1
$\begingroup$

Consider $\Delta ABC$ with three acute angles, we draw its altitudes and make $\Delta MNP$ triangle

if $\frac{PN}{KN}=\frac{3}{2}$ and $\frac{\sin{\alpha}}{\cos{\frac{\alpha}{2}}}+\frac{\sin{\theta}}{\cos{\frac{\theta}{2}}}+\frac{\sin{\gamma}}{\cos{\frac{\gamma}{2}}}=\frac{288}{100}$ then calculate $\frac{MN}{AB+BC+CA}$

Note that $\alpha,\theta,\gamma$ are angles of $\Delta MNP$ and $K$ is the point of concurrency of $MN$ and $CP$

enter image description here

I think it is a famous geomtry problem, I can't remember where I saw this first time but I think it was a famous question...

I thought on this problem a lot but I have no idea to solve that, except that the fraction $\frac{288}{100}$ is $2*\frac{144}{100}$ and I think I should use of this... Maybe I should radical this fraction.

Am I right?

$\endgroup$
1
$\begingroup$

I will attempt to solve this problem with as little trigonometry as possible.
The value of $\frac{144}{100}=(1.2)^2$ is actually a red herring. First we note by $a$, $b$, $c$, $\angle{A}$, $\angle{B}$, $\angle{C}$, $S$, $R$ and $r$ the sides, angles, area, circumradius and inradius of $ABC$. Note that: $$\frac{\sin \alpha}{\cos \frac{\alpha}{2}}=\frac{2\sin \frac{\alpha}{2}\cos \frac{\alpha}{2}}{\cos \frac{\alpha}{2}}=2\sin\frac{\alpha}{2}=2\sin\frac{\angle{NMP}}{2}=2\sin\angle{AMP}=2\sin\angle{AMP}=2\sin\angle{NBA}=2\sin(90^{\circ}-\angle{AMP})=2\cos\angle{BAC}=2\cos A$$ So we have that $\cos A+\cos B+\cos C=\frac{144}{100}$. Now we will prove that in any triangle we have $\cos A+\cos B+\cos C = 1+\frac{r}{R}$. It can be proven in many ways but one of the nicer ones is this:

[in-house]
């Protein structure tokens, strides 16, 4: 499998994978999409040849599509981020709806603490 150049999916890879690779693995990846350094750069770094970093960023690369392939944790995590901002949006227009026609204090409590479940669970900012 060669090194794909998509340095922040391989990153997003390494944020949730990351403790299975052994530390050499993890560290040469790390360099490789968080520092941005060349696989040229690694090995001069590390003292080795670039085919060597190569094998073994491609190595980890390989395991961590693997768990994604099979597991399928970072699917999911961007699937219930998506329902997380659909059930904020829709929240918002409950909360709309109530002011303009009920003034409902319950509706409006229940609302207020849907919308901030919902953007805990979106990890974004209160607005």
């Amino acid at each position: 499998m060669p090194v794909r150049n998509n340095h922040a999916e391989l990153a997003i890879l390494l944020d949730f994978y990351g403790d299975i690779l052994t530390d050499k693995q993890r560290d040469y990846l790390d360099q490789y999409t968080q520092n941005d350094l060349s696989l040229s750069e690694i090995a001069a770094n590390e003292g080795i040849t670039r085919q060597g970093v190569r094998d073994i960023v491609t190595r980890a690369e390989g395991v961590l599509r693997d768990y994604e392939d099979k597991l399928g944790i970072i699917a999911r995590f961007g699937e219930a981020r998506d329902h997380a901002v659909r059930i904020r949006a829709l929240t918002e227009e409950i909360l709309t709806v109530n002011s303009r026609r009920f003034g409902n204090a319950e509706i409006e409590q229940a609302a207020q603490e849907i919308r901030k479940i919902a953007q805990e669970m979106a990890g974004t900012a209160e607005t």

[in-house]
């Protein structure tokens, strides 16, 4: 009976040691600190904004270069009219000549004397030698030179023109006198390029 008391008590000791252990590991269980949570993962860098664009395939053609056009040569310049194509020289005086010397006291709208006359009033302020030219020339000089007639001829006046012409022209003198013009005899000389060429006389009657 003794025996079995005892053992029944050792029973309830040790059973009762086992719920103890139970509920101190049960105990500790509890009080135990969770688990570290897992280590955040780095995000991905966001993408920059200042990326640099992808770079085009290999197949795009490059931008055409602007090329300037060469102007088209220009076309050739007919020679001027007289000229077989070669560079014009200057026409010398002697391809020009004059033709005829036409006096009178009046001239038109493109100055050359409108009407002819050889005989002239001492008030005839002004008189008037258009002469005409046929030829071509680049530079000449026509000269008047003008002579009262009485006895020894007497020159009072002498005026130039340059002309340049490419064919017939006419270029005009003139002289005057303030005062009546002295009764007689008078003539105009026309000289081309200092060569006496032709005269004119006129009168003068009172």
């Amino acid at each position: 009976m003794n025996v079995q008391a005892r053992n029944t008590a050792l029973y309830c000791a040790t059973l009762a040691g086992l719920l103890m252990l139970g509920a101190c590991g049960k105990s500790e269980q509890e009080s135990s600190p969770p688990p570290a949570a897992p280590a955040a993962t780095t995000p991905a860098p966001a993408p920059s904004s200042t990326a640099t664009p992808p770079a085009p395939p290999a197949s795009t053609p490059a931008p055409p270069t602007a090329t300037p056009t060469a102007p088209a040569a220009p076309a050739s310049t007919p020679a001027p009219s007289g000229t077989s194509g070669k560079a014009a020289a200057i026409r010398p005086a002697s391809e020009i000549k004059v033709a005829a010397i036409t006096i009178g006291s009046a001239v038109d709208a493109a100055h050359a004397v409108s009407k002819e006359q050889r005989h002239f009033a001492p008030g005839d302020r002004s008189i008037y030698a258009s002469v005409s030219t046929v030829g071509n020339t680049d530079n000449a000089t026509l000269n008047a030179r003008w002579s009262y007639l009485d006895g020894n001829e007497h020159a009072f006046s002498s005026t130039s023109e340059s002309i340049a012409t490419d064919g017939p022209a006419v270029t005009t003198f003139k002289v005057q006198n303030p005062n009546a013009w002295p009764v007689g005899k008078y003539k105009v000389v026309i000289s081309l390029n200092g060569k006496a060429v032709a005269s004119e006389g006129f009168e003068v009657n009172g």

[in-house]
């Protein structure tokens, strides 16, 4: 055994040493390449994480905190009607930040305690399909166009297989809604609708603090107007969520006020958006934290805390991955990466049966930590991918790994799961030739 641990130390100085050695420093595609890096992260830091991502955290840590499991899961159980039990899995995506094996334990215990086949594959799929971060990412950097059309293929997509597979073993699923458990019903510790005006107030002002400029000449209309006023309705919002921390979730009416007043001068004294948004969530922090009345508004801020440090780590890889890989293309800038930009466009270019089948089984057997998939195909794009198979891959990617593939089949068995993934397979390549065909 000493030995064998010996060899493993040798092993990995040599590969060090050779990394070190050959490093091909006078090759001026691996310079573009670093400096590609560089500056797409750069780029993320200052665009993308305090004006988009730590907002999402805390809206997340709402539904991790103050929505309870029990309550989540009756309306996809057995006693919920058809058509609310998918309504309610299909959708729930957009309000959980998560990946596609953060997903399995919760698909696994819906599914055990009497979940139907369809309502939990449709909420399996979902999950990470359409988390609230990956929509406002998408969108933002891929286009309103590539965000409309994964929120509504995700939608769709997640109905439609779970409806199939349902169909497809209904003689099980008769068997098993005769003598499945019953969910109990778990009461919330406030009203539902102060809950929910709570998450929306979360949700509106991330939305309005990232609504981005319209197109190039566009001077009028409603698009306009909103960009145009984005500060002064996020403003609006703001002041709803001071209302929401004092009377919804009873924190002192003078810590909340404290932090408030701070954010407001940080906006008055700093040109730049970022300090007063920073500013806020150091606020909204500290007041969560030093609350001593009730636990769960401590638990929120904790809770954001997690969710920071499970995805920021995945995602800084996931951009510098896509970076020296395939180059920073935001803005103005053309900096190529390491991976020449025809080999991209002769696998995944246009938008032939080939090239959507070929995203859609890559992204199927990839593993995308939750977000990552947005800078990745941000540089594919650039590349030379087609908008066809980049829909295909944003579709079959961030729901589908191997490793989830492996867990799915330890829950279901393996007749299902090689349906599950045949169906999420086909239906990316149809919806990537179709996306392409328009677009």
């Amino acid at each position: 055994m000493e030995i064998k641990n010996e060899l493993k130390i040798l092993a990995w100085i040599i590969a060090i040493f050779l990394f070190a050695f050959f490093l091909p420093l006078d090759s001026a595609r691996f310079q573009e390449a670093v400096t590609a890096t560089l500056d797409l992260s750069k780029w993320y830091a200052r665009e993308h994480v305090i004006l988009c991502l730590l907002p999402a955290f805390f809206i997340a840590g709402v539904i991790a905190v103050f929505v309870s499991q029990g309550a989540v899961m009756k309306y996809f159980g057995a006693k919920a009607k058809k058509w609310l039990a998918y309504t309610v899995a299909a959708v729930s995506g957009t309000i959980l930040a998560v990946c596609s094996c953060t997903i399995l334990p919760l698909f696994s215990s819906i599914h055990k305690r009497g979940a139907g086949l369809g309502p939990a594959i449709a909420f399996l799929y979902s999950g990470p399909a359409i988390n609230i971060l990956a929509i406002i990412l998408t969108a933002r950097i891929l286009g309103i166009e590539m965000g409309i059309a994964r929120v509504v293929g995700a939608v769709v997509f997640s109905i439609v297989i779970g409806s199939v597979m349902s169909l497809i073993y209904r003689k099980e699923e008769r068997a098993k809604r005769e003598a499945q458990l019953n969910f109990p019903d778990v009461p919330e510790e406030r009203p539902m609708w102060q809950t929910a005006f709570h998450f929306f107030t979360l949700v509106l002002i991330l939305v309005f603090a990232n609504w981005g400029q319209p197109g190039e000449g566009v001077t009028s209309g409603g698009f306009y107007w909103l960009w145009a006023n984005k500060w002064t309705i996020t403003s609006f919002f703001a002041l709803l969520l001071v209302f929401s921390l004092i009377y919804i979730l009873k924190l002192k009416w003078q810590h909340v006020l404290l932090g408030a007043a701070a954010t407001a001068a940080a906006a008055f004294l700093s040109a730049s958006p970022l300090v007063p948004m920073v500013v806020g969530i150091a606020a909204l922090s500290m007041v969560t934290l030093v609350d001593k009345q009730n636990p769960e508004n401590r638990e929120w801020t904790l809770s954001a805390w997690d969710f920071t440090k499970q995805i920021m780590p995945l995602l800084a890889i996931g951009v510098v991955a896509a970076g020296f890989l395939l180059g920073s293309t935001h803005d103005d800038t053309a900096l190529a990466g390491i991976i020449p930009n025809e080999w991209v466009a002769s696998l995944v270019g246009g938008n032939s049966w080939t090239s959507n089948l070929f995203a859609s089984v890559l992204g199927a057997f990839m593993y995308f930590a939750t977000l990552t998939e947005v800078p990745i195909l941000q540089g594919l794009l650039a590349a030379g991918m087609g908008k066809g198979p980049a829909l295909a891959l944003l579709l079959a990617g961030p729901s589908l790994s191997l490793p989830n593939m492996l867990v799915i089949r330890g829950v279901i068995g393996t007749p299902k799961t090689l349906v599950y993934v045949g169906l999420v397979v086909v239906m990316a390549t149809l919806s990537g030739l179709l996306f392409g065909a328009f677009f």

Consider the midpoints $D$, $E$, $F$ of $BC$, $CA$, $AB$ respectively which are also the projections of point $O$ - the circumcentre of $ABC$ onto its sides. Denoting by $x$, $y$ and $z$ the lengts of $OD$, $OE$, $OF$ and applying Ptolemy theorem to the cyclic quadrilateral $AEOF$ we obtain: $$AE \cdot OF + AF \cdot OE = AO \cdot EF$$ $$\frac{b}{2} \cdot z + \frac{c}{2} \cdot y = R \cdot \frac{a}{2}$$ $$bz+cy=aR$$ Writing analogous equations and adding them up we get: $$x(b+c)+y(c+a)+z(a+b)=R(a+b+c)$$ Since $ax$ is twice the area of $BOC$ and similarly for $by$ and $cz$, $ax+by+cz=2S$ and so: $$(x+y+z)(a+b+c)=x(b+c)+y(c+a)+z(a+b)+(ax+by+cz)=R(a+b+c)+2S$$ dividing by $(a+b+c)$ and using the fact that $2P=r(a+b+c)$ we get: $$x+y+z=r+R$$ It's a nice result, but how does it connect to our sum of cosines? Just notice that $\angle{DOB}=\frac{1}{2}\angle{BOC}=A$ so in triangle $BOD$ we have $\cos A=\cos \angle{DOB}=\frac{DO}{OB}=\frac{x}{R}$. Writing analogous equations we obtain: $$\cos A + \cos B + \cos C = \frac{x}{R}+\frac{y}{R}+\frac{z}{R}=\frac{x+y+z}{R}=\frac{R+r}{R}=1+\frac{r}{R}$$ OK, so far we have $\frac{144}{100}=\cos A+\cos B+\cos C=1+\frac{r}{R}$ so $\frac{r}{R}=0.44$.
Now we will derive the formula for the perimeter of triangle $MNP$. To do this note that reflecting $M$ across $AB$ and $AC$ results in points $Y$ and $Z$ which lie on $PN$. Moreover we have: $$MN+NP+PM=ZN+NP+PY=YZ$$ So this perimeter is equal to the length of $YZ$. Its half is therefore equal to the length of $Y'Z'$ where $Y'$ and $Z'$ are midpoints of $MY$ and $MZ$ which are also projections of $M$ onto $AB$ and $AC$. Now if we define $A'$ as the antipode of $A$ on the circumcircle of $ABC$ we can say that the quadrilaterals $AY'MZ'$ and $ACA'B$ are (inversely) similar. This in turn yields that the ratios of their diagonals are equal i.e.: $$\frac{Y'Z'}{AM}=\frac{BC}{AA'}=\frac{a}{2R}$$ Since $a \cdot AM = 2S$ we have: $$MN+NP+PM=YZ=2Y'Z'=\frac{2AM \cdot a}{2R}=\frac{4S}{2R}=\frac{2S}{R}=\frac{(a+b+c)r}{R}$$ That means that the ratio of the perimeters of $MNP$ and $ABC$ is $\frac{r}{R}=0.44$.